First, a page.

Concepts of Community Nursing
This chapter will explore prevalent constructions of community nursing, and will identify the ambivalences which exist not only in the literature, but also in practitioners’ subjective views of their role. Prominent views of the constructs of community nursing are addressed; the community nurse as a carer, and the community nurse as an agent of control, and community nursing as a unified discipline. Reasons for the ambivalences generated by these constructions are discussed. The argument which ensues debates the assumption that community nurses lack the freedom and autonomy to decide for themselves the real nature of their role. Consequently, despite assertions that community nurses are rising to the contemporary challenges of a shift away from the technological thrust of medically-orientated interventions, a phenomenon that has been identified by Dingwall and colleagues, (1988) as the second revolution in nursing, it will be argued that the profession is still beholden to others for the public image of community nursing that emerges. As a consequence, the question of whether community nurses possess sufficient autonomy to articulate and define their own constructs appears to remain unanswered.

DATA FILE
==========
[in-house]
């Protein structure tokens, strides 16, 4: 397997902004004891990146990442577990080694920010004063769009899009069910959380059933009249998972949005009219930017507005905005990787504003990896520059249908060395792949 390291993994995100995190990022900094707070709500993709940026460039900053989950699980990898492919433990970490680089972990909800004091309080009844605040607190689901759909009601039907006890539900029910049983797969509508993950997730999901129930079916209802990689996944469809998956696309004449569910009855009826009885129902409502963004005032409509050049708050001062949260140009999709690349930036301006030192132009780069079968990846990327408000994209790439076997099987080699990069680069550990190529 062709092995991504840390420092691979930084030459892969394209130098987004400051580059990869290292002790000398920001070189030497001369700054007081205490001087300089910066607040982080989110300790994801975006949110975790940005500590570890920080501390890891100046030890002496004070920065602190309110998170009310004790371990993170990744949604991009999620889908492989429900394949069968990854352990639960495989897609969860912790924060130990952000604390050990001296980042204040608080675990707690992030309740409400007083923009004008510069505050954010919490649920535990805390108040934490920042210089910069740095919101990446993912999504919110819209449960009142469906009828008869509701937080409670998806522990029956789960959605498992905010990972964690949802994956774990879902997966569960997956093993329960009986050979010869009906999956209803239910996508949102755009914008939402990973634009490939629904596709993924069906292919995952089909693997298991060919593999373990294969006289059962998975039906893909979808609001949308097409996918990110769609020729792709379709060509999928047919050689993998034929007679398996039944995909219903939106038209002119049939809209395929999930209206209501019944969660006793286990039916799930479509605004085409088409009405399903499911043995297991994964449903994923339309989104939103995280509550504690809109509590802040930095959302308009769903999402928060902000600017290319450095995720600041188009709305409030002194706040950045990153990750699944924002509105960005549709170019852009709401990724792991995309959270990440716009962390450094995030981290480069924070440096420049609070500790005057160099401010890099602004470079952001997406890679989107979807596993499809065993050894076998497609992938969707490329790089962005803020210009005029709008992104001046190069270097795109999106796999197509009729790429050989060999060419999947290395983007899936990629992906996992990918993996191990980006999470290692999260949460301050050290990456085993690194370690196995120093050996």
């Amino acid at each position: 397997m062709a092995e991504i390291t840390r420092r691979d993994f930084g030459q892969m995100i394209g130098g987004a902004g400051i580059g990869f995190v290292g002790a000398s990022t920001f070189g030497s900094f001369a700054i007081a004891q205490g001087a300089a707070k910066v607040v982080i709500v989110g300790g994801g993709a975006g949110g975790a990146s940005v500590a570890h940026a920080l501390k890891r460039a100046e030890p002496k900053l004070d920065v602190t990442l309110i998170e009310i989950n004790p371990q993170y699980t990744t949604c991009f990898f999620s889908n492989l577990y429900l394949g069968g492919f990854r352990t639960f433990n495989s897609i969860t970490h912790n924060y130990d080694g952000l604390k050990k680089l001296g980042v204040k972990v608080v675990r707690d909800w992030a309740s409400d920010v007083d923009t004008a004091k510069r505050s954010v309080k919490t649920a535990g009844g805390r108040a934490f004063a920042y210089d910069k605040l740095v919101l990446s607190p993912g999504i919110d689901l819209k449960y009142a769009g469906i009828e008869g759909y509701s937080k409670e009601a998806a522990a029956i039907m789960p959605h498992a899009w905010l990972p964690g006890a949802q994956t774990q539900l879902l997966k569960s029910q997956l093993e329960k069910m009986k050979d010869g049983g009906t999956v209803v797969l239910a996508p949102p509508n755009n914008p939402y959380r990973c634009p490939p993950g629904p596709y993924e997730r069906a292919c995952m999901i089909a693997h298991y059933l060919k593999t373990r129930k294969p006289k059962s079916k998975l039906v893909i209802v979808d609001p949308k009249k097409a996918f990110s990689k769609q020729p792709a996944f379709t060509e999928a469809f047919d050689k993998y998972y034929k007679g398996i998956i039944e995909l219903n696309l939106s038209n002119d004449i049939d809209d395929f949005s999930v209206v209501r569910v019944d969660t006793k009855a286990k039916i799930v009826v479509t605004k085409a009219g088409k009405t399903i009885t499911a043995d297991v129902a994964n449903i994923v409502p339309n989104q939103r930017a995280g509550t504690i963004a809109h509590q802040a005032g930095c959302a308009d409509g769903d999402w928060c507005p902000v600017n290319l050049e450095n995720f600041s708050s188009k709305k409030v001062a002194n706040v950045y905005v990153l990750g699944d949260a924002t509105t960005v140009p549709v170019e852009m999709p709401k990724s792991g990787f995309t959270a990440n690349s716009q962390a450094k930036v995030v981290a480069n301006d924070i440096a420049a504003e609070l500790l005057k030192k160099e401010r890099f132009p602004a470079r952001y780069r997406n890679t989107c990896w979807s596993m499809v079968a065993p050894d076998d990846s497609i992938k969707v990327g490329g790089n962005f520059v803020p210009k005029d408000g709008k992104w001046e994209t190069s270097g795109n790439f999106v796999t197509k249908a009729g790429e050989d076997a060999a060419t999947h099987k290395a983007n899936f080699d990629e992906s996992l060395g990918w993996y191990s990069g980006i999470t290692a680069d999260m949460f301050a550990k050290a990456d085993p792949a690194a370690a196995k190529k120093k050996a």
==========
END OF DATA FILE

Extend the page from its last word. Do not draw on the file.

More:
KeywordsInfluenza Tuberculosis Lution Kelly Measle
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